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arjisme wrote:
alexeigartinski wrote:

[...]butt there is something weirdly "chess-like" in this game [...]

That is probably due to the utter lack of luck in the game. It is entirely about the decisions you and your opponent make.
There is blind luck though. Fog of war is a great wargame trait, but it can lead to blind luck, unlike chess.
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Jim Lee

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Lautresault wrote:
Lautresault wrote:
Hi Jim, I once teach the game over the internet.

Here what we've done:

- He read the rules.

- Two sessions over the internet with Vassal and Skype, for rules clarifications.

- We played a learning game PBEM/Vassal.

I wouldn't be able to play all the learning game, but I believe, after a few moves, you would be able to play this with anyone.

I think Scipio is trying to find a partner, for a PBEM/VASSAL.


I forgot to mention: If you want we may do the same. I just won't be able to play the entire game.


Thank you for your gracious offer Lautresault. Let me see what my sons say about delving into this game. They are dual enrolled in college and high school and I'm in a masters program at 52. We're all pretty crushed right now. I will be kind enough to let you guys know what I decide after you took the time to post here.

Interestingly, I got an offer from the gaming shop to buy the game within 30 minutes of my listing it!
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Squidley Inkjet
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It's not a simulation of the battle. It's a simulation of a top down diagram of the battle.

If you like abstracts like chess, then keep it, but if you like simulations, then sell it.

The rules are very unintuitive (and most people get them wrong, but they don't find out until they go to a convention and try to play others) because they are not simulating real life, they are trying to recreate a series of diagrams of the battle. As a result, it looks really cool to people who read illustrated histories of Napoleonic battles, with those long rectangles with the X's and /'s for the units.

But it doesn't play like a battle. It plays like chess with bluffing.
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Trevor S.
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chuft wrote:
It's not a simulation of the battle. It's a simulation of a top down diagram of the battle.

If you like abstracts like chess, then keep it, but if you like simulations, then sell it.

The rules are very unintuitive (and most people get them wrong, but they don't find out until they go to a convention and try to play others) because they are not simulating real life, they are trying to recreate a series of diagrams of the battle. As a result, it looks really cool to people who read illustrated histories of Napoleonic battles, with those long rectangles with the X's and /'s for the units.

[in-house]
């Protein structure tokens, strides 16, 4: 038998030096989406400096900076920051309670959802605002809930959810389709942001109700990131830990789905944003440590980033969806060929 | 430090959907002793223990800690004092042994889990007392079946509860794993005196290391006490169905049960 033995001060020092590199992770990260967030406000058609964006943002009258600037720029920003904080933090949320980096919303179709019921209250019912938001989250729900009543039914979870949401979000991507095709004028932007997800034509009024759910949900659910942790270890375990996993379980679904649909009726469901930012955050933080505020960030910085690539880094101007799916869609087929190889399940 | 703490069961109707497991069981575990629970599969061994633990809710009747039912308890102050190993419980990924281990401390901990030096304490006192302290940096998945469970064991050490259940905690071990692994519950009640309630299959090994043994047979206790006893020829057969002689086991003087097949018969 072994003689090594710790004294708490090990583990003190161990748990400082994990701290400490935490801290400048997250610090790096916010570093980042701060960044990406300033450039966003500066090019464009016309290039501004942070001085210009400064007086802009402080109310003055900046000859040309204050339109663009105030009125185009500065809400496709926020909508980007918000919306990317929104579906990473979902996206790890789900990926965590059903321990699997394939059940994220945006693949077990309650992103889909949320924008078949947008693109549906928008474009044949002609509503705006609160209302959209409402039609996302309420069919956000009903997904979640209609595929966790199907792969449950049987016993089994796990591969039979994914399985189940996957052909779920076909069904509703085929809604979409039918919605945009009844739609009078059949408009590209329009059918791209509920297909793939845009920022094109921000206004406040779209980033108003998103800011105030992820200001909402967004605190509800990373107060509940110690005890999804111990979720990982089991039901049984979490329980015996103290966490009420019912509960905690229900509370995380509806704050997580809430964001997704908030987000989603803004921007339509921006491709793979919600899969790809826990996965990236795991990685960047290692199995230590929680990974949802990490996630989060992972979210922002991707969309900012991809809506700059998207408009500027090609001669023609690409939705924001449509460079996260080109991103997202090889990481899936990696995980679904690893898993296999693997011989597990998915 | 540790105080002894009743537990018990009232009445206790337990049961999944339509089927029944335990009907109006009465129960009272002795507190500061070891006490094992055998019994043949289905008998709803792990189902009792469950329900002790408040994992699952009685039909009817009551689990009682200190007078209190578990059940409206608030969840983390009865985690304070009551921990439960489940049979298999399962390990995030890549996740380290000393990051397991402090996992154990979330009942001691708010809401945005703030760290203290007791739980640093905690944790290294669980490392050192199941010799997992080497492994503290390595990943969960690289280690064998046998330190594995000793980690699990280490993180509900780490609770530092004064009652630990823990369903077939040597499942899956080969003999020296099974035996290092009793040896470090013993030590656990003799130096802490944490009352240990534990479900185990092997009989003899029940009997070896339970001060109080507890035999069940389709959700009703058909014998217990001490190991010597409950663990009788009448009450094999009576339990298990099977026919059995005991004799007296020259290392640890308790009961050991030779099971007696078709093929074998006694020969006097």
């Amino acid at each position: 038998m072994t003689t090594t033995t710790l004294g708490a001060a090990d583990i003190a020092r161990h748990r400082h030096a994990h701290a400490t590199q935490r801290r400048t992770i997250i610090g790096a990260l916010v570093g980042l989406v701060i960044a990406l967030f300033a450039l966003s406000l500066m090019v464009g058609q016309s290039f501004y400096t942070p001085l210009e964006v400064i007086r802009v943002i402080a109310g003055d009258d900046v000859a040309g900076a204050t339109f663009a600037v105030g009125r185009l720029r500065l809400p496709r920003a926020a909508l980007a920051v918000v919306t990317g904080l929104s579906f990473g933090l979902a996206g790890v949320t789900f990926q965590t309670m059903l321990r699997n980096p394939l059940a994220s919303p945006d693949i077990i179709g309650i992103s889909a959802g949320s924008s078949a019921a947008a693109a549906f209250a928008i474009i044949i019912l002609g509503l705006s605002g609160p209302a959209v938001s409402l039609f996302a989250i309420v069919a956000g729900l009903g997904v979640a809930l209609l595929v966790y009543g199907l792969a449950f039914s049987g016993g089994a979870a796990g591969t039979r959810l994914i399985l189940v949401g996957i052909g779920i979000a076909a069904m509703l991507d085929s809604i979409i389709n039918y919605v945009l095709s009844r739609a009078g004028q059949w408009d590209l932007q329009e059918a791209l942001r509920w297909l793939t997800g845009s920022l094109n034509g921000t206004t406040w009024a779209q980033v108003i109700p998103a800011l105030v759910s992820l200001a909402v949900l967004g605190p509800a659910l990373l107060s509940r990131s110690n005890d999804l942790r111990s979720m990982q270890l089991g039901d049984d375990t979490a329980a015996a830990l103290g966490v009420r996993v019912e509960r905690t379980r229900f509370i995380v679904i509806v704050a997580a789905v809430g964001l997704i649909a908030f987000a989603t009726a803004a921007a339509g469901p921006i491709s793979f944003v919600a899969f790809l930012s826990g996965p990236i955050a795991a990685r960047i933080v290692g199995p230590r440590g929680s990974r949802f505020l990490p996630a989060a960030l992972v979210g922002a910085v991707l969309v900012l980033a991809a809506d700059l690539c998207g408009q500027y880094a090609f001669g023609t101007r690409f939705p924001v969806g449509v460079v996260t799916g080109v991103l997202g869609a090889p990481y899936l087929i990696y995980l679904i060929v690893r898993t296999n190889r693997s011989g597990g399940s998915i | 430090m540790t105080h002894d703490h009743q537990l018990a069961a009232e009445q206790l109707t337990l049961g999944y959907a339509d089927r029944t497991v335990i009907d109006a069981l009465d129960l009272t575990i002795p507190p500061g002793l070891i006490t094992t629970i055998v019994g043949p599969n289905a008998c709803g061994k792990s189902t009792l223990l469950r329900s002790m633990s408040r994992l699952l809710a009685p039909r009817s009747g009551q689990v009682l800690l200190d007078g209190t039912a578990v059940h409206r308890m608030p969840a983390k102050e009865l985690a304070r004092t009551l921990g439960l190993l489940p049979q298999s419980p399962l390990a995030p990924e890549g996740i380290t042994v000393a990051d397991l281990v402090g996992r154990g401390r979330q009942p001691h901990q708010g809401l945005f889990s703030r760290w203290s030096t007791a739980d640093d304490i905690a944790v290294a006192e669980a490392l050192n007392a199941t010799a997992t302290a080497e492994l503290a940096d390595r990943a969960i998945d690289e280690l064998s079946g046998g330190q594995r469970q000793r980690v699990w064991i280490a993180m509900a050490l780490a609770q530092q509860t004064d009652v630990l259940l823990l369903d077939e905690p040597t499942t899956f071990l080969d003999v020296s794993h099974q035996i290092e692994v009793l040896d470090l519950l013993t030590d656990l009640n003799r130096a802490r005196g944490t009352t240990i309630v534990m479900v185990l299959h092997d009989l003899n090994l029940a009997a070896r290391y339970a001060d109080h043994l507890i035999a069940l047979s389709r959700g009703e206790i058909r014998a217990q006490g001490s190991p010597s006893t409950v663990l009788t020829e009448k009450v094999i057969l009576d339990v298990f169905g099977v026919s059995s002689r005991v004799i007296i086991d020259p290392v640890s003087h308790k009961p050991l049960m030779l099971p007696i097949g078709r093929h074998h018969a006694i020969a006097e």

But it doesn't play like a battle. It plays like chess with bluffing.


Which games play like a real-life battle with all of the vagaries and emotions of a real war or conflict? I'm very interested.
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Bob S.
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I bought this beauty when it came out but have played an opponent fewer times then the year's I've owned it. But I won't sell it since I enjoy it too much and even find setting it up to tinker solo rewarding. (And yes, you do lose the bluff aspect a bit... but my memory isn't the greatest, so...) That said, I do have a habit of holding onto games that I enjoy but rarely, if ever, get to the table (GDW's [1977] "La Bataille de la Moskowa," for example). So, take this as you like.

But do try to give yourself the opportunity to set it up and tinker before selling. As noted by others, it's not a simulation (no game is) but it is a unique design approach that looks great on the table. Then do what works best for you and is enjoyable for you.
 
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Mark Pinner
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I like to think there is luck but no chance!
 
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Kåre Dyvik
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Some years from now, when your sons are older, and they learn that you SOLD a shrink-wrapped, mint condition copy of Napoleon's Triumph, what will they think?
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Derry Salewski
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nappeto wrote:
Some years from now, when your sons are older, and they learn that you SOLD a shrink-wrapped, mint condition copy of Napoleon's Triumph, what will they think?


This. Give it to one of them for a present and make them learn it!
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Fabrice Dubois
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Sadly, my copy is still not played FTF.

I have 2 short solo played under my belt but i didn't manage to find the oppotunity to really get into it....
 
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Thibaut Palfer-Sollier
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Just sell it to me FDubois.
I'll be a good father for your box.
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Fabrice Dubois
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tublefou wrote:
Just sell it to me FDubois.
I'll be a good father for your box.

Over my dead body

I won't give up !